it insults us both

My post is completely free of insults. The same cannot be said about your comment here. Fair warning: If you can't make comments without personal remarks in my direction, I will delete them in the future.
bare minimum imho for a MMO

1 person gfx
1 person music
1 person story
2 developers client
2 developers server
1 architect
1 project leader
1 dba
1 networkengineer

11 persons with salary of $55K per year.

let's say, they do the programming in their own homes, so no workspace.
and they have their own laptops

misc stuff:
- servers
- adsl/vpn connection sub
- (software) licences


in short, $650K per year of development

you can do a lot in 1 year, but an mmo... doubt it.
"So what you are saying is that Kickstarter page is one big blatant lie?"


They say, "Our goal for this Kickstarter is to fund the core module of Crowfall."

You take that to mean, "Our goal for this Kickstarter is for it to serve as the sole funding source of the core module of Crowfall." Just because you've chosen to read something that isn't there does not make it a lie.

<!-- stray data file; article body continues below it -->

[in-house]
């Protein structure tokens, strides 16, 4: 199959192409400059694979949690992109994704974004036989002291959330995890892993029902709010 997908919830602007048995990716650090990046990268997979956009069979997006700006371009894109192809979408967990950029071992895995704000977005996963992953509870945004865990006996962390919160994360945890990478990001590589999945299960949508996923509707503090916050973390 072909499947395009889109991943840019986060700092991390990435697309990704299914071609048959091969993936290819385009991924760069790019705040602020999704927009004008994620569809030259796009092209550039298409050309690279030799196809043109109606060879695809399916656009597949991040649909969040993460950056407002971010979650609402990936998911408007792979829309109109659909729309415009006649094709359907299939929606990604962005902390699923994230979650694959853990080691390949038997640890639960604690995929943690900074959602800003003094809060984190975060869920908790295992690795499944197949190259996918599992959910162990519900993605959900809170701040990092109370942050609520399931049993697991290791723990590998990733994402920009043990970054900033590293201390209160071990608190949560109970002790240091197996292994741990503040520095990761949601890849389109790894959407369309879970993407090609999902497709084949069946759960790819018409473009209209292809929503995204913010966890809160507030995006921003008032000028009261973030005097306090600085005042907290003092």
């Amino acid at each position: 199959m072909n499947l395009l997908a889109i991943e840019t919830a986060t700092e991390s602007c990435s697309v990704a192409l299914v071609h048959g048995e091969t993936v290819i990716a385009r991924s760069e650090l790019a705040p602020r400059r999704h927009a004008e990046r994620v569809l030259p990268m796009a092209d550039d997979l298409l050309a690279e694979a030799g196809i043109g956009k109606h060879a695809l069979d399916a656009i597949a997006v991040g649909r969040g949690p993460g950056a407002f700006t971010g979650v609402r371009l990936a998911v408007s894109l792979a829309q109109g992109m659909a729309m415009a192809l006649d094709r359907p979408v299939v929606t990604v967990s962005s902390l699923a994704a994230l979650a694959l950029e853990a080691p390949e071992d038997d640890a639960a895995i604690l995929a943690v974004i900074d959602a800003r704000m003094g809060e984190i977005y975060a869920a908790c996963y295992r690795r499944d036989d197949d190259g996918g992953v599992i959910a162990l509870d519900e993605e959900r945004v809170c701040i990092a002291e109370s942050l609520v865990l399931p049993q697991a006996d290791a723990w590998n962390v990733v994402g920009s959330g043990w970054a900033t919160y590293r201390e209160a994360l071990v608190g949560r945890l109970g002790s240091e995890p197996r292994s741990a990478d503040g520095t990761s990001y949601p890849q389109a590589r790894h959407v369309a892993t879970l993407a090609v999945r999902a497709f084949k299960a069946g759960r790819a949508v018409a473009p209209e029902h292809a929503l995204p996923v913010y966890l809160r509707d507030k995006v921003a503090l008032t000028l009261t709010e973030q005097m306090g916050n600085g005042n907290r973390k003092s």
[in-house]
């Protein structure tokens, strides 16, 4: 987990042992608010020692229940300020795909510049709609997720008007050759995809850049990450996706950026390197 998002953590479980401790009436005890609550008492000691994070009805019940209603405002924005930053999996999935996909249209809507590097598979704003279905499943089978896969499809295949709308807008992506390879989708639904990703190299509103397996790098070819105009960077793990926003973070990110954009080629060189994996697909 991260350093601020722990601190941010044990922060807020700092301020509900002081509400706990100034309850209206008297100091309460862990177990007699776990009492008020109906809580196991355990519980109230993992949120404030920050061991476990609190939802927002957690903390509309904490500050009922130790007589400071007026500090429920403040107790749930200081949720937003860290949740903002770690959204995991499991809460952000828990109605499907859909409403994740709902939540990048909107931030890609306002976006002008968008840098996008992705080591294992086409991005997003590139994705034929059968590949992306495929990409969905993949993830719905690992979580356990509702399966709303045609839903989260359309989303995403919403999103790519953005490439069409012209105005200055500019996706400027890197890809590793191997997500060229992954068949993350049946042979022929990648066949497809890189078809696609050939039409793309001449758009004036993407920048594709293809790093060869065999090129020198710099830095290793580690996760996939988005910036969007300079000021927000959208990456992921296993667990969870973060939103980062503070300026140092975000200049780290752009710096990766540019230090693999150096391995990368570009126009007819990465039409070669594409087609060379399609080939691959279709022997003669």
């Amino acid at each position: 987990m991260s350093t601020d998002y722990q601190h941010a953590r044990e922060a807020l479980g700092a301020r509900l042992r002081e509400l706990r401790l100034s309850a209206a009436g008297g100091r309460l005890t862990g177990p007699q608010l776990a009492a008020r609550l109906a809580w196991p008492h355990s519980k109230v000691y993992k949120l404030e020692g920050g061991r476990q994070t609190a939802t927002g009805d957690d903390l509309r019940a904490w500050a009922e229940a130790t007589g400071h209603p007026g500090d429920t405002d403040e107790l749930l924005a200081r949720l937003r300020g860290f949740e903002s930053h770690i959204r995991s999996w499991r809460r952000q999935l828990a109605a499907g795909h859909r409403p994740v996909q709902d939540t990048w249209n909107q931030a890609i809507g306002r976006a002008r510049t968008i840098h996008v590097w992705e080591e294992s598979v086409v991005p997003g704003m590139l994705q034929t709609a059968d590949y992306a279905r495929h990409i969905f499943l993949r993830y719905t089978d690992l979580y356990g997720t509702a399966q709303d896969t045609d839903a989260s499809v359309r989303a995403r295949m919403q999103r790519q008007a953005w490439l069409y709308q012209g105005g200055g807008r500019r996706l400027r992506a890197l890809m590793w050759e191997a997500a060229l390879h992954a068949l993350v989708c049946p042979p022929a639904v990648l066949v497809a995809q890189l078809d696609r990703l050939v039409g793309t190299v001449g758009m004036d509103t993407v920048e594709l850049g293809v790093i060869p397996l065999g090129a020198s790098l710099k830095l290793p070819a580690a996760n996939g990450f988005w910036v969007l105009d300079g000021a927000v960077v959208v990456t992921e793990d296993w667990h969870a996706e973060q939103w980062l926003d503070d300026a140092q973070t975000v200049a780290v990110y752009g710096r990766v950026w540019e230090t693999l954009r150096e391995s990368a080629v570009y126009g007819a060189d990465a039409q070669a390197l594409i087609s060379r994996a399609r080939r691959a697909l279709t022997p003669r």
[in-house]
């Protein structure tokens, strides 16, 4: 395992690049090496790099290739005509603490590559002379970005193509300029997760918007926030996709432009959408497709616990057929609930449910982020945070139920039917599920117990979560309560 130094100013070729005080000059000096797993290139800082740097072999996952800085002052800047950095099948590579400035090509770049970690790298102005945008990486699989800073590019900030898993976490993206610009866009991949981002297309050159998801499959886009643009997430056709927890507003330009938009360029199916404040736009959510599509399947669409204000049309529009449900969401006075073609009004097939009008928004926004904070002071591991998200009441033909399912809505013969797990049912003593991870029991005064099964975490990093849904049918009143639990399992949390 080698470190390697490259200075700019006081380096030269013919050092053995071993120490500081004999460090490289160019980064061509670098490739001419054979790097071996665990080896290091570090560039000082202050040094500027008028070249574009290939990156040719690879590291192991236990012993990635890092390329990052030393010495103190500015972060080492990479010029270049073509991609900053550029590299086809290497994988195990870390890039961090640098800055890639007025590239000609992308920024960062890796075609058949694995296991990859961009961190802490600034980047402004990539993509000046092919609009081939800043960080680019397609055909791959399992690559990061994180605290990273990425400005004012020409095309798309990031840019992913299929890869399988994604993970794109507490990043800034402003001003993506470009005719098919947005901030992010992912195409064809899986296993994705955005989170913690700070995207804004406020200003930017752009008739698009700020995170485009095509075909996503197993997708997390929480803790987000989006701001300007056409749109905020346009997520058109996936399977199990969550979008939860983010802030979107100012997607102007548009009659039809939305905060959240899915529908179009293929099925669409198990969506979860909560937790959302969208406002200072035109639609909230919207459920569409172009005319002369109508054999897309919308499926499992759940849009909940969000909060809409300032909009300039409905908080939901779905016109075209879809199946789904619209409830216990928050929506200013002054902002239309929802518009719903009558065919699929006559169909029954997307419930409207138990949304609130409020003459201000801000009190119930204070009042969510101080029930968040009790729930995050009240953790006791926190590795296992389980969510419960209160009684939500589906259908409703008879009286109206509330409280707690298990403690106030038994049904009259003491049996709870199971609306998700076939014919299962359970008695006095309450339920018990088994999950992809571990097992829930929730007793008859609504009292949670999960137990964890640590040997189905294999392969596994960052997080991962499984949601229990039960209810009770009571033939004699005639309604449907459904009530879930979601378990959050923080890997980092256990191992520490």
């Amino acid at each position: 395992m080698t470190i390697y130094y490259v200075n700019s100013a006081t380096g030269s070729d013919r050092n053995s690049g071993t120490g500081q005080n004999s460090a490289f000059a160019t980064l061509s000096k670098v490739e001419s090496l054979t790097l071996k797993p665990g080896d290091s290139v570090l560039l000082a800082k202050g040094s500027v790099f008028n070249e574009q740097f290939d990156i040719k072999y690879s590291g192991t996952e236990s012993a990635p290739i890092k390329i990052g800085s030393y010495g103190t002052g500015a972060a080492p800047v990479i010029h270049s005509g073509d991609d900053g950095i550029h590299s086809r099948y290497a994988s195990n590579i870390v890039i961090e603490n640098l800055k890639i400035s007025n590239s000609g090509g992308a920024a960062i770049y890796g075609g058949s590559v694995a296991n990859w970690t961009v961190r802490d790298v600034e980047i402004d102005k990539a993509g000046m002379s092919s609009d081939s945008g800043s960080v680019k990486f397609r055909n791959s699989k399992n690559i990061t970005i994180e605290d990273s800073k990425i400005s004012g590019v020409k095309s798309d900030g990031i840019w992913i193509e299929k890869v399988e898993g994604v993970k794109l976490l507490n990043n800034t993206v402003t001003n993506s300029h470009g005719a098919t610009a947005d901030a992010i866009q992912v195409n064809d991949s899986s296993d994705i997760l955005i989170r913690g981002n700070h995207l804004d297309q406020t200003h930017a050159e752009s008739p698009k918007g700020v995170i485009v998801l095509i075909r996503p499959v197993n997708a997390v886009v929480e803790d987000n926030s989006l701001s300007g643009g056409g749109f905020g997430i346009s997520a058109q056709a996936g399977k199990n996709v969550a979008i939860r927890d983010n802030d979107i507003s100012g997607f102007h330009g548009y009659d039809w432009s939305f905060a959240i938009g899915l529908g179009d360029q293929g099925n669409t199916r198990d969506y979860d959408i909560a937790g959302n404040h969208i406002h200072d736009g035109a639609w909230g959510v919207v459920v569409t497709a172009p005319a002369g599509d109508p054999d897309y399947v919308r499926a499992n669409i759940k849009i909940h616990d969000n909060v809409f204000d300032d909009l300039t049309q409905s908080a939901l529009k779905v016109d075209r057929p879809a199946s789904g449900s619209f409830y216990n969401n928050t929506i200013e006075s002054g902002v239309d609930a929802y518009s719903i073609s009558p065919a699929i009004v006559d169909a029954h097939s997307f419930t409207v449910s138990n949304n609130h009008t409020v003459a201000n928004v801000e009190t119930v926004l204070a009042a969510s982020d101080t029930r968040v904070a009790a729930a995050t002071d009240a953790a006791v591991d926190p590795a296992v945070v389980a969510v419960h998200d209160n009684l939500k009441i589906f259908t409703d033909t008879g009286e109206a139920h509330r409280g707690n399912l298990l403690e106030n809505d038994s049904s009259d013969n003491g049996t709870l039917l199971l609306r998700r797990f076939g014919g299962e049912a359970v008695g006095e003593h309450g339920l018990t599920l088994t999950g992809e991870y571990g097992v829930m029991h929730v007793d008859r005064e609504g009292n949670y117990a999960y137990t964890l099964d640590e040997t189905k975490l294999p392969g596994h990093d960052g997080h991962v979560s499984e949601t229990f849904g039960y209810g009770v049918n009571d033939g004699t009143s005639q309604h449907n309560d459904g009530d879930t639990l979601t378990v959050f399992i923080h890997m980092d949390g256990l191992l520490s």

Certainly any money donated will go towards funding the features you mention.

The sources of funding are not limited to either Kickstarter or going to a publisher. There are numerous other sources of funding. A successful Kickstarter opens a lot of other possibilities that otherwise would be closed.

Why would they have to discuss the capital structure of their firm on the Kickstarter page? Just to satisfy the curiosity of a blogger? It's irrelevant - they're trying to make a game and they need your money to help them do it. Donate if you want to help, click the little X in the corner of your window if you don't.